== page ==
Transparency Tuesday: I Don’t Like People!

Preface: Transparency Tuesday is a new concept I’d like to experiment with here on the blog. Each Tuesday my post will be about an issue I’m dealing with in my life, on a personal level. Whether it’s about the business I have (finding influencers, the struggle with giving things away for nothing, going “bankrupt” the first 3 months I was in business, etc), or my own personal issues surrounding love, life and being a mom. Please be kind. The only way we’re going to make change happen is when we’re honest with ourselves.

Now without further ado…. my very first #TransparencyTuesday….

What is holding you back?”

I have been asking myself that same question for what feels like more than half of my life. Since I was young I’ve been in pursuit of a higher plane of existence –  I’ve had an urge to live an unconventional life: doing purposeful things, making good money, and being happy. I’ve never wanted to just existBut for some reason, something stops me from breaking through the barrier.

Today, when I asked that elusive question I was really honest with myself, and the answer I had was this:

I have a distaste for people. . . which, is predicated on my expectations of them. (Tweet This)

Now that’s probably hard to hear from someone who claims to want to help you better your life right? Trust me, I struggle with the reality of my answer… that’s why I’m calling this Transparency Tuesday, but stick with me… it gets better. I promise.

People, in general, frustrate me. They upset me with how selfish they seem (and I’m talking about on a macro and micro level). I feel like people are selfish, egocentric and self-involved. They do what they want regardless of other people. And if we’re talking about the general public, I feel 90% of them are inconsiderate, and unaware of their surroundings. But why do I feel that way?

My goal in life is to help people achieve their goals and yet I can’t seem to like most of the human race, even 50% of the time. Now, I’m not an ogre or a judgemental asshole;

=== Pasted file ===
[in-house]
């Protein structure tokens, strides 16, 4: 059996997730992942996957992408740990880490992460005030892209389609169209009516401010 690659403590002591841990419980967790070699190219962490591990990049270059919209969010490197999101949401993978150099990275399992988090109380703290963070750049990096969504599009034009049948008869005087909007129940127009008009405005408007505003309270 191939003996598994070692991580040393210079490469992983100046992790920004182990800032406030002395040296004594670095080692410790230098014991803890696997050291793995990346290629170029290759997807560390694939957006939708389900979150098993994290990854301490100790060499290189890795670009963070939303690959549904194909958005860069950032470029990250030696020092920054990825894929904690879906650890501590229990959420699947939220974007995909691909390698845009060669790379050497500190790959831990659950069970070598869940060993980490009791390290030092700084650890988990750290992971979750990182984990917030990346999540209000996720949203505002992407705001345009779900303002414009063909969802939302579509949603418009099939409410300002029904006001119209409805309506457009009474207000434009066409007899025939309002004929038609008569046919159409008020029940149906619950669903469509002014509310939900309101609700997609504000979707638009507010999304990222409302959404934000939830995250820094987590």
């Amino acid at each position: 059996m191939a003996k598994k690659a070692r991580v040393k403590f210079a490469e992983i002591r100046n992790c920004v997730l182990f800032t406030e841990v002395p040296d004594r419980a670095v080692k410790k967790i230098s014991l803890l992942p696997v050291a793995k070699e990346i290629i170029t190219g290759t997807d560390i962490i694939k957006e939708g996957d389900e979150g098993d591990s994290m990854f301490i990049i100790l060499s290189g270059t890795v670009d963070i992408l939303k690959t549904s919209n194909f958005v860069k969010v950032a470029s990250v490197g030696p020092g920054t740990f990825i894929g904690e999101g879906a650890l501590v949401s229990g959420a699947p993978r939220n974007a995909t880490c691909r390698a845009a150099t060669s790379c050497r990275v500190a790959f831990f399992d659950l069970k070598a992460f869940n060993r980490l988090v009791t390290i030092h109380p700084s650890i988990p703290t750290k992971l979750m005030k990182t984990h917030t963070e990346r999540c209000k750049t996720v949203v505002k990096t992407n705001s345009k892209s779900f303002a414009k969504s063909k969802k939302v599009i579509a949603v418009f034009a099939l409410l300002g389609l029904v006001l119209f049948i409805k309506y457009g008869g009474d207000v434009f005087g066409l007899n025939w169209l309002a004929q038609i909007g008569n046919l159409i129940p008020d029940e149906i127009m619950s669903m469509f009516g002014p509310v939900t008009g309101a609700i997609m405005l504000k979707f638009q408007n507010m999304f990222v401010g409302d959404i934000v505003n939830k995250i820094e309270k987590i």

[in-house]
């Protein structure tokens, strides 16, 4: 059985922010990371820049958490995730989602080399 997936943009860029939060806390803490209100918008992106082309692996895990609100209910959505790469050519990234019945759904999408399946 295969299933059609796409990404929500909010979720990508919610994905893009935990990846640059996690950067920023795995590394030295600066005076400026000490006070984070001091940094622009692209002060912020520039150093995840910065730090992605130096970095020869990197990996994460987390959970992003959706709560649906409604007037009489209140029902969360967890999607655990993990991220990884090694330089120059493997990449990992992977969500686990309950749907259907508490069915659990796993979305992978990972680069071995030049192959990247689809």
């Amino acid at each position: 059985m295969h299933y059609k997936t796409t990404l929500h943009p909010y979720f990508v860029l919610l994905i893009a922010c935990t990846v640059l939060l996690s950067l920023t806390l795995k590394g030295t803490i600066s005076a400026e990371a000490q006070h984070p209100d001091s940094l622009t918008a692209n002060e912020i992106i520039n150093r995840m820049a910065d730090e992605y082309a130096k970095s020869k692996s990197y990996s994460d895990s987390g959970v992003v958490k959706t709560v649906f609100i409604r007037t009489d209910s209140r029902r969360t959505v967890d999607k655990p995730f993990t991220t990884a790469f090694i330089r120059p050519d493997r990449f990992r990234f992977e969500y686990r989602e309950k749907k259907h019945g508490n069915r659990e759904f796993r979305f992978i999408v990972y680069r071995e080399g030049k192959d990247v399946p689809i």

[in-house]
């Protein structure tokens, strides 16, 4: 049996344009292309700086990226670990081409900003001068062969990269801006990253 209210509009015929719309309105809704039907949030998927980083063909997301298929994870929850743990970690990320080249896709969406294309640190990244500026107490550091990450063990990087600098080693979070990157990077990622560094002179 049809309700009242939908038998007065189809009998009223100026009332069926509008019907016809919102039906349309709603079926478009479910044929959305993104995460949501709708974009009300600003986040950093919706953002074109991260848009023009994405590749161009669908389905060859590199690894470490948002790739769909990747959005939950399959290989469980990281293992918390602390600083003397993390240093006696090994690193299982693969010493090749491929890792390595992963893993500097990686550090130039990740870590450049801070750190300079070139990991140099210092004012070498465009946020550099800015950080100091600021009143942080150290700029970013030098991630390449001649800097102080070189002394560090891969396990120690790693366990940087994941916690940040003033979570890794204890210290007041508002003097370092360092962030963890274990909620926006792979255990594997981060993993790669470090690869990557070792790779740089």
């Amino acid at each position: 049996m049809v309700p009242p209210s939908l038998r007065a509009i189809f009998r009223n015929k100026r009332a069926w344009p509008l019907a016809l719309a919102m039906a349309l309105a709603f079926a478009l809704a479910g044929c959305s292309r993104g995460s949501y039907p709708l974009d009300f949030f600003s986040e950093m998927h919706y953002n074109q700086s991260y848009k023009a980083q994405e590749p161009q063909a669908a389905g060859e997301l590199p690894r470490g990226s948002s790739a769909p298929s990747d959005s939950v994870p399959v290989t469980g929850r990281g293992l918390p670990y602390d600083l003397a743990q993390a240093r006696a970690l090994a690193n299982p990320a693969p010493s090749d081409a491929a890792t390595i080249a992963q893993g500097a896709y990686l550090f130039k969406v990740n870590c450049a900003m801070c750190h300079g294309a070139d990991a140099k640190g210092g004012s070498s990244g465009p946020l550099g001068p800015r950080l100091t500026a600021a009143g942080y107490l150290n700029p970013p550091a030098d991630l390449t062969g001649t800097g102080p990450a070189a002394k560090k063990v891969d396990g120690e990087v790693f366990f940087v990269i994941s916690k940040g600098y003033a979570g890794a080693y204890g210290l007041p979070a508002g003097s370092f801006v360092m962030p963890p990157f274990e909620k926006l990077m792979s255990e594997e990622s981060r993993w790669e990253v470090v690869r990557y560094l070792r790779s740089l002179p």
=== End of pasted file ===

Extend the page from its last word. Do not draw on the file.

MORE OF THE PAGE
I don’t like people because I’ve let too many people treat me poorly.

And, I’ve let my emotions rule me when it comes to things they’ve done. Some people might not be offended by 70% of the things that happen to them – or around them – but not me, I take things very personally.

I’ve allowed this pattern in my life. I ‘ve allowed people to tell me one thing and then do another. I’ve allowed people to get away with things that affect me negatively because I usually talk myself out of my own feelings (until they resurface at a later date and are usually 10X stronger). I have been conditioned to believe that at some point, it was my fault and even if it’s a very minute contribution; I’m always partially to blame.

Feeling partial to blame, dilutes the impulse to be right. (Tweet This)

This is reinforced further by my need to please people. I want people to be proud of me. Sometimes it feels like a job, but in making that the emphasis – I’ve allowed myself to become different people in order to please whoever I’m spending time with. They will be proud of the person THEY see, not the person I AM.  The resentment I feel because of the ache to be myself is unbounded.